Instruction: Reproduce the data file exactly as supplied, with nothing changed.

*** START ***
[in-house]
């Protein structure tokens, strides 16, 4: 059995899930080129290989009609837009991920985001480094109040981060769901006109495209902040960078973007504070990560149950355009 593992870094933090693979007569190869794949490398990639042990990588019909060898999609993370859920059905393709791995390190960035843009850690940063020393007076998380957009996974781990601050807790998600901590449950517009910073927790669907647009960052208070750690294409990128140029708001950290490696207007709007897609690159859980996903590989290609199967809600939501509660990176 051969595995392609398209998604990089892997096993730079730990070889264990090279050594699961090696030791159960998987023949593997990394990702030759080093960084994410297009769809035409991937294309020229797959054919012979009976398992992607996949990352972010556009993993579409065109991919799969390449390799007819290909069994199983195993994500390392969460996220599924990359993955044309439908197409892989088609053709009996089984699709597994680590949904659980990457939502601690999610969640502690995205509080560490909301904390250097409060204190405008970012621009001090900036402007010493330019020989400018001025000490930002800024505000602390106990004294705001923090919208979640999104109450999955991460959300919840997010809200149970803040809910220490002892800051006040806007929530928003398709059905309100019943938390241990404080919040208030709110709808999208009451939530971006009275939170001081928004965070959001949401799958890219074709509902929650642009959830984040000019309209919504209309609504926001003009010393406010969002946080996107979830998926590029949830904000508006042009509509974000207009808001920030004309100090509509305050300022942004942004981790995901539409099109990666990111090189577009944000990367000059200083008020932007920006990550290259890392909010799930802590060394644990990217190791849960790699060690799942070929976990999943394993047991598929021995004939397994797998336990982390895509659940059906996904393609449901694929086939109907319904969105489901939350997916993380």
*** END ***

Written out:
[in-house]
């Protein structure tokens, strides 16, 4: 059995899930080129290989009609837009991920985001480094109040981060769901006109495209902040960078973007504070990560149950355009 593992870094933090693979007569190869794949490398990639042990990588019909060898999609993370859920059905393709791995390190960035843009850690940063020393007076998380957009996974781990601050807790998600901590449950517009910073927790669907647009960052208070750690294409990128140029708001950290490696207007709007897609690159859980996903590989290609199967809600939501509660990176 051969595995392609398209998604990089892997096993730079730990070889264990090279050594699961090696030791159960998987023949593997990394990702030759080093960084994410297009769809035409991937294309020229797959054919012979009976398992992607996949990352972010556009993993579409065109991919799969390449390799007819290909069994199983195993994500390392969460996220599924990359993955044309439908197409892989088609053709009996089984699709597994680590949904659980990457939502601690999610969640502690995205509080560490909301904390250097409060204190405008970012621009001090900036402007010493330019020989400018001025000490930002800024505000602390106990004294705001923090919208979640999104109450999955991460959300919840997010809200149970803040809910220490002892800051006040806007929530928003398709059905309100019943938390241990404080919040208030709110709808999208009451939530971006009275939170001081928004965070959001949401799958890219074709509902929650642009959830984040000019309209919504209309609504926001003009010393406010969002946080996107979830998926590029949830904000508006042009509509974000207009808001920030004309100090509509305050300022942004942004981790995901539409099109990666990111090189577009944000990367000059200083008020932007920006990550290259890392909010799930802590060394644990990217190791849960790699060690799942070929976990999943394993047991598929021995004939397994797998336990982390895509659940059906996904393609449901694929086939109907319904969105489901939350997916993380």